On Sept. 17, 2018, the U.S. Department of Transportation (DOT) completed its rulemaking on air charter brokers, after it had been pending for five years. The Final Rule, which becomes effective on Feb. 14, 2019, creates a new class of indirect air carrier able to hold out and contract for planeload single-entity charters as a principal. Thus, entities wishing to arrange for such transportation have the ability to do so without worrying about crossing the line into offering unauthorized air transportation. This boundary had proved fraught for many carriers and resulted in numerous civil penalties and consent orders.

Background

In order to engage in air transportation of passengers to, from or within the U.S., an entity must hold economic authority granted by the DOT pursuant to 49 U.S.C. § 41101 (for U.S. domestic carriers) or 49 U.S.C. § 41301 (for foreign carriers), or pursuant to an exemption from the applicable statutory provision granted by DOT. This applies equally to direct air carriers (DACs) – entities directly operating flights, and to indirect carriers (IACs) – entities that, as a principal, hold out, sell or arrange air transportation and separately contract with a direct air carrier to perform the air transportation.

For several decades, DOT has allowed U.S. and foreign entities to engage in indirect air carriage of cargo and of passengers in public charter operations under blanket exemptions from the economic authority requirements.1 Indirect cargo carriers are required to comply only with certain consumer disclosure provisions, as well as registration requirements for foreign freight forwarders.2 Public charter operators, who hold out passenger charter air transportation on a per-seat basis, are subject to more stringent exemption conditions such as contracting requirements applicable to their agreements with both direct air carriers and passengers, financial security measures to protect passenger payments, consumer disclosure requirements, and mandatory advance notification of anticipated flights.3

During this period, DOT had not created a broad exemption that would allow IACs to hold out and sell planeload single-entity charters. Accordingly, any entity wishing to arrange for such charters could only do so as an agent for the passenger or the carrier, or as a "true middle-man" (i.e., it could not hold out, sell or contract to provide such charters as a principal). The growth in demand for business aviation and concierge travel services over the years created a demand for brokers to arrange such transportation, but these entities were limited to acting as ticket agents. In an attempt to market their services, these brokers often crossed the line into offering unauthorized air transportation (i.e., the holding out of air transportation without DOT economic authority) – for example, by entering into a contract as a principal or advertising in a way that made it appear as though the broker were a DAC. Such violations often resulted in tens of thousands of dollars in civil penalties.4

Air Charter Broker Rulemaking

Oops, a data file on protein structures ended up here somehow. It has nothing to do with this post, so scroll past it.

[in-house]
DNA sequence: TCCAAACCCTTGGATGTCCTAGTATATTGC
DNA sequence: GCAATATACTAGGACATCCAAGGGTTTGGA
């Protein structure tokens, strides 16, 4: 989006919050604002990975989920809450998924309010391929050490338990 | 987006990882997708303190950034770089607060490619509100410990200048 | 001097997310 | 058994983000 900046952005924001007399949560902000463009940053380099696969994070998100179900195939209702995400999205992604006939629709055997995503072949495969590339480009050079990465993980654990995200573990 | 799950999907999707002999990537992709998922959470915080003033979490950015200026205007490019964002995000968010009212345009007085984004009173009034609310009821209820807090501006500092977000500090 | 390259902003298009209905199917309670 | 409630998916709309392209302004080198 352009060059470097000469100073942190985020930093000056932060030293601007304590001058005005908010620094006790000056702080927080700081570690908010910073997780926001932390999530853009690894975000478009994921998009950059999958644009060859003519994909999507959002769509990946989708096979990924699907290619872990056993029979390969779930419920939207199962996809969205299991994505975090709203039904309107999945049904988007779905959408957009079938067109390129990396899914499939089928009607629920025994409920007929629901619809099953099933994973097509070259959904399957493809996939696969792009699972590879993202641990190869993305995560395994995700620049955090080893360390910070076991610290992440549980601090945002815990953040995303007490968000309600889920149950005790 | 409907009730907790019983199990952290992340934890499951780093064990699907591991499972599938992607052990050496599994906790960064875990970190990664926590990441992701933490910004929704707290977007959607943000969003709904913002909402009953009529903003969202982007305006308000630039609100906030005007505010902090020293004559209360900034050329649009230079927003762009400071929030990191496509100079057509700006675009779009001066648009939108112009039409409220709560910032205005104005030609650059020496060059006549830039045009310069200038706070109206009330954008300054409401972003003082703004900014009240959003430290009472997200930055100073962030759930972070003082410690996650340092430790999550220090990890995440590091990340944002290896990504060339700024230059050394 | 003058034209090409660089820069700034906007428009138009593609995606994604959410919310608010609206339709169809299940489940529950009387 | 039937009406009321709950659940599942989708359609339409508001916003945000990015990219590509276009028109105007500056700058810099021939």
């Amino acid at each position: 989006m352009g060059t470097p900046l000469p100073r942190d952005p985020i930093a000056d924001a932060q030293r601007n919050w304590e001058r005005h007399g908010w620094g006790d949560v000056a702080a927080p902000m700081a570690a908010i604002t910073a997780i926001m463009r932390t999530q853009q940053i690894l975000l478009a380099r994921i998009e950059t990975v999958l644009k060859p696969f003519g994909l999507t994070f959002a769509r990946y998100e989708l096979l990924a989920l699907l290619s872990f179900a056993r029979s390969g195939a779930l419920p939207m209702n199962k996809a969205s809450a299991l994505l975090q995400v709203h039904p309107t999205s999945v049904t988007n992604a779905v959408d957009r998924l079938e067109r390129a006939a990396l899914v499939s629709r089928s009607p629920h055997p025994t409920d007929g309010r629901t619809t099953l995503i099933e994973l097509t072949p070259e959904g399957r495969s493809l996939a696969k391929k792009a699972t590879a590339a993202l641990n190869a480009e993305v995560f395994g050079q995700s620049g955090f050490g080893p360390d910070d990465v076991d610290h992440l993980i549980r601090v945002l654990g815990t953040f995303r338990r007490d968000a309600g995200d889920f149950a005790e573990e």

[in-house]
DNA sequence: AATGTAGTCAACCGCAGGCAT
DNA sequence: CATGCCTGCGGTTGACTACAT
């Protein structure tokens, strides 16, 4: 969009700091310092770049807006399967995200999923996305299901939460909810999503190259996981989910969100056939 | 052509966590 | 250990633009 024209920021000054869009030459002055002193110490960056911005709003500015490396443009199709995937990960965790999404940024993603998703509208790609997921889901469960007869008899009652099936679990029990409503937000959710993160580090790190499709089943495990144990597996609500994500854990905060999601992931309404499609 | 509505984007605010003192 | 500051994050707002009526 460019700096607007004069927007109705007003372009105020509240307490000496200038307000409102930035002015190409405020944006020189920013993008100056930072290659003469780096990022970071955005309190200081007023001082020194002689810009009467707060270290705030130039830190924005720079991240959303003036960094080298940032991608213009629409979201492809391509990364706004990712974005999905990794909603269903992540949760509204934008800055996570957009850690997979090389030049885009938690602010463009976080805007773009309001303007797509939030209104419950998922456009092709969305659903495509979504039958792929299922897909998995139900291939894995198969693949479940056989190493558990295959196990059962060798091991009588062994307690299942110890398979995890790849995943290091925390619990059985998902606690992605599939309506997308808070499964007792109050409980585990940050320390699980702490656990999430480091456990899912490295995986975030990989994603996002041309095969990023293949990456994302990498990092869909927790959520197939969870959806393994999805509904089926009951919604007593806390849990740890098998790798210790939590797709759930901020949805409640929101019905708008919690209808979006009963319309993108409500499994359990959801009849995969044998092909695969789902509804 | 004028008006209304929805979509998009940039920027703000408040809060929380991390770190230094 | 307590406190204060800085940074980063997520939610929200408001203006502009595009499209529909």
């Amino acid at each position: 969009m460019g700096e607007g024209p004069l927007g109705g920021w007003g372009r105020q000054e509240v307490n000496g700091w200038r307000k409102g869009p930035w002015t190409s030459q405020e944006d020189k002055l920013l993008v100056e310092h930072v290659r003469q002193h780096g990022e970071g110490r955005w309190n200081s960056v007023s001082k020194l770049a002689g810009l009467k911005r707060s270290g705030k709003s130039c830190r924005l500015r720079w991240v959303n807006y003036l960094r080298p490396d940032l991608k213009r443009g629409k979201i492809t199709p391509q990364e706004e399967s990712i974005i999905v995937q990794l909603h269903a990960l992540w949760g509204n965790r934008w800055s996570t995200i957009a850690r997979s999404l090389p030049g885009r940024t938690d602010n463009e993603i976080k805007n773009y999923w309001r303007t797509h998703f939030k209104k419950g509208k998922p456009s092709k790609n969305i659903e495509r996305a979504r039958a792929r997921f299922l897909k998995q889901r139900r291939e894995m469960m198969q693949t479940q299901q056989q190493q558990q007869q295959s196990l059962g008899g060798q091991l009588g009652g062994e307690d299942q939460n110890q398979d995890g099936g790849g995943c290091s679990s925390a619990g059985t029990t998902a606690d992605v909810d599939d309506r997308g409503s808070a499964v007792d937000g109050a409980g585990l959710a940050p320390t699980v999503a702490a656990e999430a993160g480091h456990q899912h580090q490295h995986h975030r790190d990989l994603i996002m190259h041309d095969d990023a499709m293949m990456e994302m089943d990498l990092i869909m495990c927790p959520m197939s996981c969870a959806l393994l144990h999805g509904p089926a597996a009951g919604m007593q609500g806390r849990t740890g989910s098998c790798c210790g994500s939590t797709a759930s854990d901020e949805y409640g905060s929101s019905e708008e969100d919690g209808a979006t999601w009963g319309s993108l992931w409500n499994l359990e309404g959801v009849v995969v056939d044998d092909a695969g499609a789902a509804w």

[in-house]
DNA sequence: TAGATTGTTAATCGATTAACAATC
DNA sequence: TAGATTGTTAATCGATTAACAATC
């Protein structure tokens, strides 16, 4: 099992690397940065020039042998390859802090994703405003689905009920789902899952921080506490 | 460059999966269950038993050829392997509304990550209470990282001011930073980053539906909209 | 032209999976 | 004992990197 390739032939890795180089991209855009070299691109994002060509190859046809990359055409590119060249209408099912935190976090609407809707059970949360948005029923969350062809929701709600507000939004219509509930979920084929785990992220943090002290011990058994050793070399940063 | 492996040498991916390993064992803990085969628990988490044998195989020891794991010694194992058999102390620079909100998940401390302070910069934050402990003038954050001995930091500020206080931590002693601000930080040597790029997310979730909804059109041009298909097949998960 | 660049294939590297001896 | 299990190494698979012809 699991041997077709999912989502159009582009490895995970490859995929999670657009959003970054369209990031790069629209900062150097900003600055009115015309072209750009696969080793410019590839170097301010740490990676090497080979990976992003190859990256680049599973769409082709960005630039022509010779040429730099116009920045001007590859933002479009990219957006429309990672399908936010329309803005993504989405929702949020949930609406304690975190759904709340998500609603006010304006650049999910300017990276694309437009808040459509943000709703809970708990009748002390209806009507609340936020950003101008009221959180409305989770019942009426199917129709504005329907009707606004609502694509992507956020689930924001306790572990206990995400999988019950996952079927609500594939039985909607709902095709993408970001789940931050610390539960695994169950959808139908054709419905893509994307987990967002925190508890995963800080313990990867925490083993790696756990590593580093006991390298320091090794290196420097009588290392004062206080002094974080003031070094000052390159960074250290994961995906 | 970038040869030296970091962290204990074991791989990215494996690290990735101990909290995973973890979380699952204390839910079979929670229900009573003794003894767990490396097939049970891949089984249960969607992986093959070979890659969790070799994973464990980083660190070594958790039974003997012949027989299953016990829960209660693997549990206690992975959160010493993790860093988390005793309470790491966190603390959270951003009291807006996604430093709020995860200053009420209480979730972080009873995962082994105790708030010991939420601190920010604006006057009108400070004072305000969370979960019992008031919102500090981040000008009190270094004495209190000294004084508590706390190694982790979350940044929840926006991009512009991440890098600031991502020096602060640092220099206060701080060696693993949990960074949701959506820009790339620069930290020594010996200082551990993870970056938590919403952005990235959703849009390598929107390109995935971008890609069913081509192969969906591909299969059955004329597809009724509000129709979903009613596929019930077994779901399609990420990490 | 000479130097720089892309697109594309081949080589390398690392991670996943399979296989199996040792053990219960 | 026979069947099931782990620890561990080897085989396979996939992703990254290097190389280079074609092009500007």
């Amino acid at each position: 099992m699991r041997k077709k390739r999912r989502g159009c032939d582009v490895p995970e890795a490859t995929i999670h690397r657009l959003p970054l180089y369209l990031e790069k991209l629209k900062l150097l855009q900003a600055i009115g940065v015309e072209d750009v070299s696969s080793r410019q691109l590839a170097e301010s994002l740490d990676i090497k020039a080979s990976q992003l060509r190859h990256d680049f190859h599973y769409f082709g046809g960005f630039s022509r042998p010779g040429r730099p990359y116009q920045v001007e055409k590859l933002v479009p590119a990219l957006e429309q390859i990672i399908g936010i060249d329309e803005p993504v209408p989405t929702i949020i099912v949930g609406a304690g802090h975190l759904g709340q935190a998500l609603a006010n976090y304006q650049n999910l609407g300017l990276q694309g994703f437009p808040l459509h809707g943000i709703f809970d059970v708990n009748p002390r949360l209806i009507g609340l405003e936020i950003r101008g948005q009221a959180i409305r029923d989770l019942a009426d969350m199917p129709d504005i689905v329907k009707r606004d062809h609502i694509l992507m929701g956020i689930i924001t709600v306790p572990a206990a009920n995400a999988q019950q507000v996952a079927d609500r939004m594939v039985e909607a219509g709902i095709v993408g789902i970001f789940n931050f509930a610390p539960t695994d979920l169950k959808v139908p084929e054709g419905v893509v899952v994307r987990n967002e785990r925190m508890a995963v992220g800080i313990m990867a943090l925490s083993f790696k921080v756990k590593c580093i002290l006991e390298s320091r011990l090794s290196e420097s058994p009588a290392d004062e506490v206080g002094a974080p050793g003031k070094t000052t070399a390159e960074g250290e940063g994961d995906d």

In 2013, DOT sought to fill this gap by creating a blanket exemption applicable to entities interested in arranging planeload charters. The Notice of Proposed Rulemaking (NPRM) suggested creating a new class of IACs to be called "air charter brokers." These IACs would be permitted to contract, offer and sell air transportation in their own right subject to certain proposed requirements, such as registration with DOT and making required consumer disclosures.

Five years later, DOT is giving these entities the green light by granting a blanket exemption to air charter brokers and finalizing the conditions under which they must operate. After taking into consideration public comments submitted in response to the NPRM:

  • DOT decided to forego a registration requirement for air charter brokers, as DOT was unable to adequately define the benefits of requiring registration;
  • DOT codified 11 specific unfair and deceptive practices in regulation to make air charter brokers fully aware of what constitutes prohibited behavior (e.g., misrepresentations regarding pilot, aircraft or DAC qualifications or safety records; misleading use of trade names or logos; and mischaracterization of air charter broker as a DAC);
  • DOT is requiring air charter brokers to make certain disclosures as proposed in the NPRM, but DOT will require only three of the disclosures to be made proactively (name of operating DAC, air charter broker’s role in providing the transportation, and information regarding liability insurance and limitations), and will require an additional three to be disclosed upon request (disclosure of any business relationship affecting air charter broker’s selection of DAC, total cost of air transportation including taxes and fees, and applicable third-party fees, if known).

Other Provisions in Final Rule

The Final Rule also provides resolution on the following proposals set forth in the 2013 NPRM:

  • DOT finalized disclosure requirements for air taxis and commuter air carriers selling charter air transportation. DOT harmonized these disclosures with those required by air charter brokers, as described above.
  • DOT also codified enumerated unfair and deceptive practices for air taxi and commuter air carriers, which also have been harmonized with those applicable to air charter brokers.
  • DOT declined to codify existing exemption authority allowing IACs to engage in the sale of air transportation related to air ambulance services. As part of that decision, DOT declined to enumerate certain prohibited practices applicable to air ambulance IACs.

DOT also declined to finalize a proposal to codify that certain air transportation services performed under contract with the federal government are in common carriage.